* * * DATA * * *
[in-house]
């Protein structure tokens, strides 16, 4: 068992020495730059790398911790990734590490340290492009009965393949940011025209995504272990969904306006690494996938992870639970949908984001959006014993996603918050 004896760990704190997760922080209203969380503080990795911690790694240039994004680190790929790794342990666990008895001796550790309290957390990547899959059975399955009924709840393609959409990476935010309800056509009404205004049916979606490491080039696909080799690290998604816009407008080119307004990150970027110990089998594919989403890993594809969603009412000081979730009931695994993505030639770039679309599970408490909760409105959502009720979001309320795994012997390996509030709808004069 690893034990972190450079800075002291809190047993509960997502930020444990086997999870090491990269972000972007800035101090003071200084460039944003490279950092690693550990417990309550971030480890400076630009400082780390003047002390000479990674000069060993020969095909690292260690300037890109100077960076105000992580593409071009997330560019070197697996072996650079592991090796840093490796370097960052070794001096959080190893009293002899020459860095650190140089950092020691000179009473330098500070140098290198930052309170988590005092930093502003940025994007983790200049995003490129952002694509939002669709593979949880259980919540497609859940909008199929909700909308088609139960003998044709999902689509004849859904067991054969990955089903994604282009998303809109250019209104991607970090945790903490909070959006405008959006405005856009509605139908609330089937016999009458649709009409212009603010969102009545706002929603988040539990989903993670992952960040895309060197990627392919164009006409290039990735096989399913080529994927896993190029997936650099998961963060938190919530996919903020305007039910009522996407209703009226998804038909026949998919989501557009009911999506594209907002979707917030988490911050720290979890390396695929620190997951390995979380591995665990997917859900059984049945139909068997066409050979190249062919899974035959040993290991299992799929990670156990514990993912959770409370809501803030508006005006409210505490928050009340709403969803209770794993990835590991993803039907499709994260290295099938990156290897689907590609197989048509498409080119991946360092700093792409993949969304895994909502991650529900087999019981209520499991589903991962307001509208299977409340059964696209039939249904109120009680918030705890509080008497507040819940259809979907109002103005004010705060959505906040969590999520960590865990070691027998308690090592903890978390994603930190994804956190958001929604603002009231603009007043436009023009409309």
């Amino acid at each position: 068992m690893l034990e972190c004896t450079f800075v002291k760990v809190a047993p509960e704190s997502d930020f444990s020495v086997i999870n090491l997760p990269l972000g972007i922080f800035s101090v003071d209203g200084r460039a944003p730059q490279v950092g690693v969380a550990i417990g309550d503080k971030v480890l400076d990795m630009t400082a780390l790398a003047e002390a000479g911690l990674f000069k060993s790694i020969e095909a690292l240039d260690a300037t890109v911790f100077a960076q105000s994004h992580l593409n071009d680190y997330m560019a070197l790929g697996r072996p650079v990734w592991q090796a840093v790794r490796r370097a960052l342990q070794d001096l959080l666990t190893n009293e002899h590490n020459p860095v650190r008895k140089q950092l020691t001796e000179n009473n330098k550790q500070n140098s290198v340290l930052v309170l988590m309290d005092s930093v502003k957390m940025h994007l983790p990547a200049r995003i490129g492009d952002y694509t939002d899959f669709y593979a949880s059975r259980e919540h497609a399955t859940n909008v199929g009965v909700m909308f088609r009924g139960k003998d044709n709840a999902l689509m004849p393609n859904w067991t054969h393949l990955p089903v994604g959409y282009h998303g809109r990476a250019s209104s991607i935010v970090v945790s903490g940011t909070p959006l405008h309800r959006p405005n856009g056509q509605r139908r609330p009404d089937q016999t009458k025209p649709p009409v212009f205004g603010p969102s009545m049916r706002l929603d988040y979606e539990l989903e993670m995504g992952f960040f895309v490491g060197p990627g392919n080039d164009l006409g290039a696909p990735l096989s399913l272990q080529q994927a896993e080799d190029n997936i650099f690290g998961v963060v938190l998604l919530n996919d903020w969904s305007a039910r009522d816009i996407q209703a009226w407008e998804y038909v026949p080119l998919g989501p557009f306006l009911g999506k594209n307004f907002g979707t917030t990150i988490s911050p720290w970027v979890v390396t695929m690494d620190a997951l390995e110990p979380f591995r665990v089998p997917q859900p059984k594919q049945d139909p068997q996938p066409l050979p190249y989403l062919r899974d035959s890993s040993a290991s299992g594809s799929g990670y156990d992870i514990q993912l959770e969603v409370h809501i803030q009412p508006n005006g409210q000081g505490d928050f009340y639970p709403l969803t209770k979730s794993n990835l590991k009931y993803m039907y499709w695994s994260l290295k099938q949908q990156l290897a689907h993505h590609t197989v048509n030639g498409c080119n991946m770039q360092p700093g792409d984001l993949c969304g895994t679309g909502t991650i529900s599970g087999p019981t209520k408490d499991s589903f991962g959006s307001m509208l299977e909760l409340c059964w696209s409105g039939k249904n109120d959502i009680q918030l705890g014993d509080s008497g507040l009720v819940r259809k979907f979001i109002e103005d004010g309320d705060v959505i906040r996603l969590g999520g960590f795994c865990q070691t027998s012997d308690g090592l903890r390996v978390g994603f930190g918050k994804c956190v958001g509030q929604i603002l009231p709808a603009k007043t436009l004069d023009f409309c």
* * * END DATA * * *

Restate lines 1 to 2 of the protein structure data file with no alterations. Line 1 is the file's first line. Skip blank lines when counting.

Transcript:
[in-house]
């Protein structure tokens, strides 16, 4: 068992020495730059790398911790990734590490340290492009009965393949940011025209995504272990969904306006690494996938992870639970949908984001959006014993996603918050 004896760990704190997760922080209203969380503080990795911690790694240039994004680190790929790794342990666990008895001796550790309290957390990547899959059975399955009924709840393609959409990476935010309800056509009404205004049916979606490491080039696909080799690290998604816009407008080119307004990150970027110990089998594919989403890993594809969603009412000081979730009931695994993505030639770039679309599970408490909760409105959502009720979001309320795994012997390996509030709808004069 690893034990972190450079800075002291809190047993509960997502930020444990086997999870090491990269972000972007800035101090003071200084460039944003490279950092690693550990417990309550971030480890400076630009400082780390003047002390000479990674000069060993020969095909690292260690300037890109100077960076105000992580593409071009997330560019070197697996072996650079592991090796840093490796370097960052070794001096959080190893009293002899020459860095650190140089950092020691000179009473330098500070140098290198930052309170988590005092930093502003940025994007983790200049995003490129952002694509939002669709593979949880259980919540497609859940909008199929909700909308088609139960003998044709999902689509004849859904067991054969990955089903994604282009998303809109250019209104991607970090945790903490909070959006405008959006405005856009509605139908609330089937016999009458649709009409212009603010969102009545706002929603988040539990989903993670992952960040895309060197990627392919164009006409290039990735096989399913080529994927896993190029997936650099998961963060938190919530996919903020305007039910009522996407209703009226998804038909026949998919989501557009009911999506594209907002979707917030988490911050720290979890390396695929620190997951390995979380591995665990997917859900059984049945139909068997066409050979190249062919899974035959040993290991299992799929990670156990514990993912959770409370809501803030508006005006409210505490928050009340709403969803209770794993990835590991993803039907499709994260290295099938990156290897689907590609197989048509498409080119991946360092700093792409993949969304895994909502991650529900087999019981209520499991589903991962307001509208299977409340059964696209039939249904109120009680918030705890509080008497507040819940259809979907109002103005004010705060959505906040969590999520960590865990070691027998308690090592903890978390994603930190994804956190958001929604603002009231603009007043436009023009409309």